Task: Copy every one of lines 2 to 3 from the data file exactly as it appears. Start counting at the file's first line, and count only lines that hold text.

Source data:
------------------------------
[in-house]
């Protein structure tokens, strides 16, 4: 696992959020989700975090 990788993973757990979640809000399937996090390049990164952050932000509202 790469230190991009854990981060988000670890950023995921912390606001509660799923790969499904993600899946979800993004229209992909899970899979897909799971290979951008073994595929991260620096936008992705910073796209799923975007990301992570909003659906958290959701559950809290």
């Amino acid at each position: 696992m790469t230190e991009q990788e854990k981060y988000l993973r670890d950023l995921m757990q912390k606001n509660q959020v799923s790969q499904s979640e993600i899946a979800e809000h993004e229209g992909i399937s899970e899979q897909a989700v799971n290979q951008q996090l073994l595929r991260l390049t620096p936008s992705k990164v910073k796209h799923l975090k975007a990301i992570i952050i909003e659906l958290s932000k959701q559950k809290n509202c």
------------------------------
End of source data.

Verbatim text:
């Protein structure tokens, strides 16, 4: 696992959020989700975090 990788993973757990979640809000399937996090390049990164952050932000509202 790469230190991009854990981060988000670890950023995921912390606001509660799923790969499904993600899946979800993004229209992909899970899979897909799971290979951008073994595929991260620096936008992705910073796209799923975007990301992570909003659906958290959701559950809290």
């Amino acid at each position: 696992m790469t230190e991009q990788e854990k981060y988000l993973r670890d950023l995921m757990q912390k606001n509660q959020v799923s790969q499904s979640e993600i899946a979800e809000h993004e229209g992909i399937s899970e899979q897909a989700v799971n290979q951008q996090l073994l595929r991260l390049t620096p936008s992705k990164v910073k796209h799923l975090k975007a990301i992570i952050i909003e659906l958290s932000k959701q559950k809290n509202c």